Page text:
Don't Let Albany Legislators Cram Plastic Bags Down NYC's Throat (and Trees, Storm Drains & Landfills)

Statement by Council Member Brad Lander on efforts by Albany legislators to overturn NYC's plastic bag law (which will go into effect on February 15th, 2017):

"With Trump and the GOP Congress rolling back climate protections and bullying cities, it would be shameful for Albany to join them. Don't they have more important work to do?

New York State legislators who care about the environment must defend the right of localities to advance effective, forward-looking environmental policy. Read more »

For our kids, and our democracy too: great & diverse Kindergarten & Pre-K choices

Few things matter more for our kids’ life-chances than getting a great start in their education. That’s why we’ve worked so hard in NYC to expand pre-Kindergarten, and to make sure families have strong public school options.

 And few things matter more for our democracy than bringing kids together, across lines of race & class, to learn, play, and work together. That’s why I’ve been working hard with advocates, educators, and colleagues to fight school segregation and promote more diverse schools. Read more »

Get Organized BK Upcoming Actions, Updates, Next Meeting 1.16.17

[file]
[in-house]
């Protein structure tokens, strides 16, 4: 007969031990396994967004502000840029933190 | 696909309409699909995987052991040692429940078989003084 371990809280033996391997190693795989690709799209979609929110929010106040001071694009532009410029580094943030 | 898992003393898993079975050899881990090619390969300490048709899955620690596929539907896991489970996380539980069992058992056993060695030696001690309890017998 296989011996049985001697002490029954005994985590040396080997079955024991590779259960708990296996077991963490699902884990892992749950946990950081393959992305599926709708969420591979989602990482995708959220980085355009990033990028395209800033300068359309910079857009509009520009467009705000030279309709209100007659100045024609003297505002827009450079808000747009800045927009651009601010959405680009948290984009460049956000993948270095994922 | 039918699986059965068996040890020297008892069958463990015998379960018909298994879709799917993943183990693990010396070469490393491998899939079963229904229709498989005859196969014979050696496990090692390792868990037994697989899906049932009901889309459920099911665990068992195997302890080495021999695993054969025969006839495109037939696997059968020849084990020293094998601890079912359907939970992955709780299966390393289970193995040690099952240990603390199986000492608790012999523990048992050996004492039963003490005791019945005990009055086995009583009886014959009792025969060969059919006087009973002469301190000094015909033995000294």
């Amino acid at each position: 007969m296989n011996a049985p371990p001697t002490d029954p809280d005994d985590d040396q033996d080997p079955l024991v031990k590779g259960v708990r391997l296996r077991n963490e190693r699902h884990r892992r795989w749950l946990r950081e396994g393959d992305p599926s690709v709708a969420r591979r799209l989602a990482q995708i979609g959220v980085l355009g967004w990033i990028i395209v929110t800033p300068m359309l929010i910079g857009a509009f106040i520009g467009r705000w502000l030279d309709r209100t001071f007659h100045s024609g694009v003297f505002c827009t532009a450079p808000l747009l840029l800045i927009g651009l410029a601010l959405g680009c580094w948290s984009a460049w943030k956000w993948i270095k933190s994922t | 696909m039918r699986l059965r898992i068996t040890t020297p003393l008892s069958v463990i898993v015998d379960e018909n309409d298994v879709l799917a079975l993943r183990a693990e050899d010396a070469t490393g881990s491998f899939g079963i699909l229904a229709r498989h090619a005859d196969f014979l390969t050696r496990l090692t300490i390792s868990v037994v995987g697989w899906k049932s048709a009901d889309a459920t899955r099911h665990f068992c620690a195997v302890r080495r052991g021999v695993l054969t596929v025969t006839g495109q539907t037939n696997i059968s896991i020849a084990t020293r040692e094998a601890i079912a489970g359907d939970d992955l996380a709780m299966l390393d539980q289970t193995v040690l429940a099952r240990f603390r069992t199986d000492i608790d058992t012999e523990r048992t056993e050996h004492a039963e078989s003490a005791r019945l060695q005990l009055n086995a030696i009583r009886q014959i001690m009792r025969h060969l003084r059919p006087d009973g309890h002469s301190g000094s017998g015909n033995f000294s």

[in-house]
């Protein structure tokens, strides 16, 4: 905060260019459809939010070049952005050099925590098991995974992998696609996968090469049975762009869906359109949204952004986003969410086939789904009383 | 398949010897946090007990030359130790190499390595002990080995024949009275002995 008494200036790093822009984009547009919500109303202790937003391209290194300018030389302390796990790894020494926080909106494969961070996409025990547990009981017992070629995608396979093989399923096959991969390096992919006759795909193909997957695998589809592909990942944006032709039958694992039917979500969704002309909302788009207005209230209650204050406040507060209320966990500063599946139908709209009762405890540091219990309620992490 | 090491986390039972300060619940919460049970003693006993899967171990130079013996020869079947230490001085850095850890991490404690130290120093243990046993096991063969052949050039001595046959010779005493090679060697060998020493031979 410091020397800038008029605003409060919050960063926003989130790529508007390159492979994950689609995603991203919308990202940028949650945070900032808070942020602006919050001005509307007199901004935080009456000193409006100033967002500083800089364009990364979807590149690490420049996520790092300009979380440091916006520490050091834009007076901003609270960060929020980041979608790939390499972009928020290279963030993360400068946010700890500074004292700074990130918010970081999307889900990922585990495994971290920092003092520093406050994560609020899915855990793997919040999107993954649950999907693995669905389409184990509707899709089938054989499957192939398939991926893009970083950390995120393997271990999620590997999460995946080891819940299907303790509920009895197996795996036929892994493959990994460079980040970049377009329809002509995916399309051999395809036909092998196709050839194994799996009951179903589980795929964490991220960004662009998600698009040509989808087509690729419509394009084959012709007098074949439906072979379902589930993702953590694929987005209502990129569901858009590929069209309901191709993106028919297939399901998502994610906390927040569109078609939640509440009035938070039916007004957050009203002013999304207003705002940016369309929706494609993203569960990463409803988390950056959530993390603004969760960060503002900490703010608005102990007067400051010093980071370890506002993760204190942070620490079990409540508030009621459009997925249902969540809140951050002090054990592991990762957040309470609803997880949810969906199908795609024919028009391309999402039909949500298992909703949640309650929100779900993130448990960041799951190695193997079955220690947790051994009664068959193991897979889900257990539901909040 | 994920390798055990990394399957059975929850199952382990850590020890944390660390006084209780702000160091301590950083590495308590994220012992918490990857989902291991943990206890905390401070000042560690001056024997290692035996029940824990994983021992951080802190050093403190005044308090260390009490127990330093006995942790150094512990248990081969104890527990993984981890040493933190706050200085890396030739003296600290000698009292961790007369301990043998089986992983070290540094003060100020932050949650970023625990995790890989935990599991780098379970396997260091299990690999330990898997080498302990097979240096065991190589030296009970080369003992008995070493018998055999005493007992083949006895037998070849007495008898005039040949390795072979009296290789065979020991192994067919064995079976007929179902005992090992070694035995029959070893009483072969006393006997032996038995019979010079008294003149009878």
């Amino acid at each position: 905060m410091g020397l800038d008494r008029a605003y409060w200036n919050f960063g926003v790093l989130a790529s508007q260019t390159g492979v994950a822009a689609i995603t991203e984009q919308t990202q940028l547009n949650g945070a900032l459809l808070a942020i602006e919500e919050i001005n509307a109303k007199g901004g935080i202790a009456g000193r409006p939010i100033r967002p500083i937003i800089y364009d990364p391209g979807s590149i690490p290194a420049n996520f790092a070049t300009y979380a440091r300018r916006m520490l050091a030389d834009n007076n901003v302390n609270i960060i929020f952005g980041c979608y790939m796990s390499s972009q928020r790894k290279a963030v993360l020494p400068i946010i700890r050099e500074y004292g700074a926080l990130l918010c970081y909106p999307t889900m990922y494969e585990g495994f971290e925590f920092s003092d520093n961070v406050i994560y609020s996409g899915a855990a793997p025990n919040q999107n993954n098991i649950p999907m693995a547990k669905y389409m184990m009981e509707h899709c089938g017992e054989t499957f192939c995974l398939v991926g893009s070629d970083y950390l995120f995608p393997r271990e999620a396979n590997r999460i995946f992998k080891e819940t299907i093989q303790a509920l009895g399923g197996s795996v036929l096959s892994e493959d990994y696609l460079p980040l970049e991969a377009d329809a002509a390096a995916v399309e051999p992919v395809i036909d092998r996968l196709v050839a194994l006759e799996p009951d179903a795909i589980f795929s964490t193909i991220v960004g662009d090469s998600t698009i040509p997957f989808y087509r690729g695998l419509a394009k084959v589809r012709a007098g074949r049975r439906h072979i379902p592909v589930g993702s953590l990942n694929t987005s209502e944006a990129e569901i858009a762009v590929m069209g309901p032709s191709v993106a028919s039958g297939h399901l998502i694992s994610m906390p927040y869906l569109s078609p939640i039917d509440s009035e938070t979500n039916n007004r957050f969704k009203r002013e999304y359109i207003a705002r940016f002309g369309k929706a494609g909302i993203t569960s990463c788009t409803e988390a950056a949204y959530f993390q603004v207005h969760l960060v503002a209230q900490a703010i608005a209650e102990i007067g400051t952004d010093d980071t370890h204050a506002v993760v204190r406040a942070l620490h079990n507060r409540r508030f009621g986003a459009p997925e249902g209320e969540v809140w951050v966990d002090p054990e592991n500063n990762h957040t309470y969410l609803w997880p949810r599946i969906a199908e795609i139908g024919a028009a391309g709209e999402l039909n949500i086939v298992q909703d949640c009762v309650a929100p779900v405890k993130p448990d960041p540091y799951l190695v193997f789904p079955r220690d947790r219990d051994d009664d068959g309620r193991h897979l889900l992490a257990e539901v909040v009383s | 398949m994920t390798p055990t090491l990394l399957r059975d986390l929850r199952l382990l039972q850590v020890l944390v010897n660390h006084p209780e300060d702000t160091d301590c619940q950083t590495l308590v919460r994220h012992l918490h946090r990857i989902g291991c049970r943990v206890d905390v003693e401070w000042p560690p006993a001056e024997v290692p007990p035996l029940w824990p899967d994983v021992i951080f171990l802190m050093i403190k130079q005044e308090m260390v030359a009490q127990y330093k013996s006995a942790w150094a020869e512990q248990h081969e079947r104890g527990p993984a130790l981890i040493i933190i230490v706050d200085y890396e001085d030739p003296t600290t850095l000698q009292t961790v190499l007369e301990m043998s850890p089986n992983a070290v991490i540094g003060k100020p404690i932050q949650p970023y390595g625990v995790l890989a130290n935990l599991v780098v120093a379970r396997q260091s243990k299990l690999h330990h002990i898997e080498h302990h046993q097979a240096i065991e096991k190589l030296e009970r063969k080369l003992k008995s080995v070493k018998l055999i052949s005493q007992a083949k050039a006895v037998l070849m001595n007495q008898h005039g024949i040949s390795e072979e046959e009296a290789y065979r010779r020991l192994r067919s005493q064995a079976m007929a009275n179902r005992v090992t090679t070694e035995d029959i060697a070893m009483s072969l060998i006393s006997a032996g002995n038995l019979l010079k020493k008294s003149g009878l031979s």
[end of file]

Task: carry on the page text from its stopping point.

I hope you were able to enjoy some time with friends and families over the holidays, and that you are ready to gear up for the fights ahead in 2017. With the New Year, we hope to ring in a new era for resistance and organizing.

As a reminder, our next #GetOrganizedBK meeting will be on Monday, January 16th at 7 PM at Congregation Beth Elohim. That’s Martin Luther King Jr. Day, so we’ll have a few reflections first, before splitting into working groups again. We’re pretty sure this is how he’d want us to spend it. Below, we’ve shared some updates and requests from #GetOrganizedBk in addition to some great events coming up over the next several days.

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That's how the light gets in

Wednesday was the shortest -- and the darkest -- day of the year. 

Over the past few weeks, we've been dealing with a lot of darkness. Terrorist attacks in Berlin and Ankara. The brutal tragedy in Aleppo. Here at home, reasons to fear that many of our deepest values -- justice, tolerance, inclusion, sustainability, peace -- will be under threat in the days ahead. 
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2016 Highlights

Despite the darkness of recent weeks & the challenges we face in the year ahead, we have a lot to be proud of, in what we have accomplished as a community in 2016. We're pleased to offer some of the highlights of our work together over the past year. Read more »